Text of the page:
Painkillers may cause harmful side effects for people with dementia

Two new studies have suggest that opioid-based painkillers can cause harmful side effects for people with dementia.

Two new studies, presented at Alzheimer’s Association International Conference (AAIC) in Chicago today, have suggested that opioid-based painkillers can cause harmful side effects for people with dementia.

Researchers from the University of Exeter, King’s College London and the University of Bergen studied 162 Norwegian care home residents.

They identified a significant increase in harmful side effects, such as personality changes, confusion and sedation, related to the use of commonly prescribed opioid painkillers in people with dementia, compared to those on a placebo.

Sally Copley, Director of Policy Campaigns and Partnerships at Alzheimer’s Society, said:

'From calls to our helpline we know managing pain is vitally important, but sadly it often goes unmanaged as people in the later stages of dementia may find it more difficult to express the pain they are in.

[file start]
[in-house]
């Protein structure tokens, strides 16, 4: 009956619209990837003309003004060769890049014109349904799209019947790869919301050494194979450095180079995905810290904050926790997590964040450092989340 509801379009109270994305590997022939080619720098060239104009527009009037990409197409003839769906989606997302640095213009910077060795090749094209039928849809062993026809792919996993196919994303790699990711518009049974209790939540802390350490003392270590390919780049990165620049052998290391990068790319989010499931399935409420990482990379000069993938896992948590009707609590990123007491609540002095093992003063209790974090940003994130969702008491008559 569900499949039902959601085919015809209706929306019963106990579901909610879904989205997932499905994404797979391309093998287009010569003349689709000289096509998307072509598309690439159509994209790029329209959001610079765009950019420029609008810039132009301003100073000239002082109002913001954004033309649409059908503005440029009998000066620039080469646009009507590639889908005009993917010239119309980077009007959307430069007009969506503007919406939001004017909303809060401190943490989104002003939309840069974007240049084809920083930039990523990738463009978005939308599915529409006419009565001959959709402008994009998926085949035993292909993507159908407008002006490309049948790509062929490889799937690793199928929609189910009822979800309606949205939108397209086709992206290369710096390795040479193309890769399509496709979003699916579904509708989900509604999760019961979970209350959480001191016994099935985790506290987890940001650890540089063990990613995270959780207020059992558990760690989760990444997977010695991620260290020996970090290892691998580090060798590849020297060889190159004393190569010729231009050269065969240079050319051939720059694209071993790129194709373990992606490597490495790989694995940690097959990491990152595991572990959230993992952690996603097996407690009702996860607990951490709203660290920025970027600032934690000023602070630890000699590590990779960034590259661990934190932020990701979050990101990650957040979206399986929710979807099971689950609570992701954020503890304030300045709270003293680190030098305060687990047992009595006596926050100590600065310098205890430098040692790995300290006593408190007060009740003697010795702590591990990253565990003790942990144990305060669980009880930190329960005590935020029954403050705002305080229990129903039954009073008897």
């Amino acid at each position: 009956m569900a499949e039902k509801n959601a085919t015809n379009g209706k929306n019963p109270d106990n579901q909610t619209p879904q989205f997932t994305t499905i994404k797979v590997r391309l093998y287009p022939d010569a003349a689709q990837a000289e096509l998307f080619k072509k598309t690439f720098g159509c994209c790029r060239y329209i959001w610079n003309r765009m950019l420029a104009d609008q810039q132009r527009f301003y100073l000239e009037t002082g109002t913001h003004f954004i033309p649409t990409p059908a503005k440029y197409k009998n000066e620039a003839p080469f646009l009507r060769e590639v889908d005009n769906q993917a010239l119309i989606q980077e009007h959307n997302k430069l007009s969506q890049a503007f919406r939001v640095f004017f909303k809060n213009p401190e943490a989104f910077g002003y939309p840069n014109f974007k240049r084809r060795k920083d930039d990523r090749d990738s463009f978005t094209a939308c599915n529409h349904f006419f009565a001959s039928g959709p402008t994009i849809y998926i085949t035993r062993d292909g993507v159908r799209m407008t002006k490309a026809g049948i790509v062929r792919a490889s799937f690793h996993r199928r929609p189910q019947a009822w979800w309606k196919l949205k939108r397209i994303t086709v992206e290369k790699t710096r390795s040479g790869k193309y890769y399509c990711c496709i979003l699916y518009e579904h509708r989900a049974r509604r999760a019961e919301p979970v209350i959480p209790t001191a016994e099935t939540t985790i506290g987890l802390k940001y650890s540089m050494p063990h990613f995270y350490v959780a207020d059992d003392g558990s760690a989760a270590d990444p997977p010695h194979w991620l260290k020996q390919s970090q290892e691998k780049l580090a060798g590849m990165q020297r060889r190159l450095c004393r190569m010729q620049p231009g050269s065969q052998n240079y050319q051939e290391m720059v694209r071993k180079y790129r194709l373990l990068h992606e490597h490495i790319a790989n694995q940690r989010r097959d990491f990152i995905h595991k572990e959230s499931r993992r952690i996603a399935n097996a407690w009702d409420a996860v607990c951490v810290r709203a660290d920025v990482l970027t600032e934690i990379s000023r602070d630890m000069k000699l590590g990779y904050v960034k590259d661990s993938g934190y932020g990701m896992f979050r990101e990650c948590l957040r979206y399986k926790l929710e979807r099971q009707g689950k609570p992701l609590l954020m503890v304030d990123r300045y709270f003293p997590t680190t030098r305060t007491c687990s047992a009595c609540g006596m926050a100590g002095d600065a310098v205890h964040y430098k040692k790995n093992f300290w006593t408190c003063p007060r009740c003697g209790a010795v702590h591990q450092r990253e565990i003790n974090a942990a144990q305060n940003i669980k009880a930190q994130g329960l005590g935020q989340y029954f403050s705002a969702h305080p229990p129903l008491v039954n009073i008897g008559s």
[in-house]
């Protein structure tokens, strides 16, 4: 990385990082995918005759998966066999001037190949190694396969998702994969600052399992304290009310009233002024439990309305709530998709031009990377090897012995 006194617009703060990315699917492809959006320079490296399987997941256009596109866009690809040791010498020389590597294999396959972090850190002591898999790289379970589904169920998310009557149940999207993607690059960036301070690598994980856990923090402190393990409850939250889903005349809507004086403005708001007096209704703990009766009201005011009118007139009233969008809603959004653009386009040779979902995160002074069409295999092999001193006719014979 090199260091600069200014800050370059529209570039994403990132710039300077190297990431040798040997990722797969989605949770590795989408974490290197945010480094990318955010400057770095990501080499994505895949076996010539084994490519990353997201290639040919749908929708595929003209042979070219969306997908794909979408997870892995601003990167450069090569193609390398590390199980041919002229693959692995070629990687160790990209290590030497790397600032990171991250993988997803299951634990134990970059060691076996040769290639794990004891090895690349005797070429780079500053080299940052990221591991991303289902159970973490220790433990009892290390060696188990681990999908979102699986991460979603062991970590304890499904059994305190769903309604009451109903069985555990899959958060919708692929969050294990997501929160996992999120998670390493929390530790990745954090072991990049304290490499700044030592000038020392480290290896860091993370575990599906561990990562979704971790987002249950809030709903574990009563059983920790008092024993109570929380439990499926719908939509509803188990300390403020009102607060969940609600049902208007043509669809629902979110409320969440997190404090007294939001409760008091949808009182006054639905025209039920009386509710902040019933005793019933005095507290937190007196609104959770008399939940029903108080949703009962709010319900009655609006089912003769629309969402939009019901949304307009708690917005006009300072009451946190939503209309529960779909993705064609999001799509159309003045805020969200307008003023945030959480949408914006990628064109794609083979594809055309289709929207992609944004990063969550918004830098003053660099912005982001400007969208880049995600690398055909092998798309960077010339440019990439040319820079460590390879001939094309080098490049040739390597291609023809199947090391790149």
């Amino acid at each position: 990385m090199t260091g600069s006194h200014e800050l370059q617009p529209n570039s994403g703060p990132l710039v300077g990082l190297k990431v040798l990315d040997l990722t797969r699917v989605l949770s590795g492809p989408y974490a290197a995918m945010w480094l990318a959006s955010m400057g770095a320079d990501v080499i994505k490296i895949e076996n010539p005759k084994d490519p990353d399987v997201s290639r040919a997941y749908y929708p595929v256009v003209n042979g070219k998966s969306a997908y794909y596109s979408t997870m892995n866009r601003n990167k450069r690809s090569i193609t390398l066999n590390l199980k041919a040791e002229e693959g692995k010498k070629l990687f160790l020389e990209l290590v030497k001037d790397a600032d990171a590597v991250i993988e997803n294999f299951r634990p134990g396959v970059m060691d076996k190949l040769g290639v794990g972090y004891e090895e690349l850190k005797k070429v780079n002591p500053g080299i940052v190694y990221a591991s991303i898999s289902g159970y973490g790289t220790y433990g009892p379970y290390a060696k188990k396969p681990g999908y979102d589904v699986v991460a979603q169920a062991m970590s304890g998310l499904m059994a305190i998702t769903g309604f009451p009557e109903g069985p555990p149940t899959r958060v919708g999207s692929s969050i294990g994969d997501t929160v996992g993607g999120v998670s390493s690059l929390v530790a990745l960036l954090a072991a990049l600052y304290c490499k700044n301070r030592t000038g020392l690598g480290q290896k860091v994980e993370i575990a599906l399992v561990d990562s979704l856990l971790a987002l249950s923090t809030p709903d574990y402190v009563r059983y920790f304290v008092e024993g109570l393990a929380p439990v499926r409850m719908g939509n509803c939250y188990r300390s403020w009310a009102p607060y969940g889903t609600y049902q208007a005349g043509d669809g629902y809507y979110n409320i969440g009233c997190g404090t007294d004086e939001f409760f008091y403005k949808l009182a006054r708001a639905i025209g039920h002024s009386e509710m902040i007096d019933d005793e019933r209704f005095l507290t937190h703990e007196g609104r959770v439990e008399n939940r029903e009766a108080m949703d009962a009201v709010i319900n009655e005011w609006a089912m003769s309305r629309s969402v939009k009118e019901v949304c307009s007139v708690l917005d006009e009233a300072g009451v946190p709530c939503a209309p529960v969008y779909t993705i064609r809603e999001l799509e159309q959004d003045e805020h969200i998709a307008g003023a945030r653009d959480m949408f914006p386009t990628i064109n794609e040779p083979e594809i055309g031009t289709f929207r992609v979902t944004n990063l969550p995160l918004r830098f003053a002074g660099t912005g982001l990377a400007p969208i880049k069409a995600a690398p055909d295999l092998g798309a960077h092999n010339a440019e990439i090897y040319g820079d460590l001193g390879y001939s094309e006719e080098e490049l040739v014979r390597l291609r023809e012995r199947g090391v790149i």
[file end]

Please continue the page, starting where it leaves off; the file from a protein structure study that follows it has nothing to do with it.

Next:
'These results suggest that due to side effects like sedation, personality changes and confusion very careful consideration should be taken when prescribing opioid pain relief to people with dementia.

'However this study only involved people with dementia and depression and excluded people with severe pain, so it’s not clear if the results would be the same for people with dementia living in care homes with severe pain. 
 
'There are 850,000 people with dementia in the UK – this number is set to rise to 1 million by 2021. That is why it is essential that we do everything we can to help people with dementia to live as well as possible, so any research that can help improve the quality of care is very welcome.'

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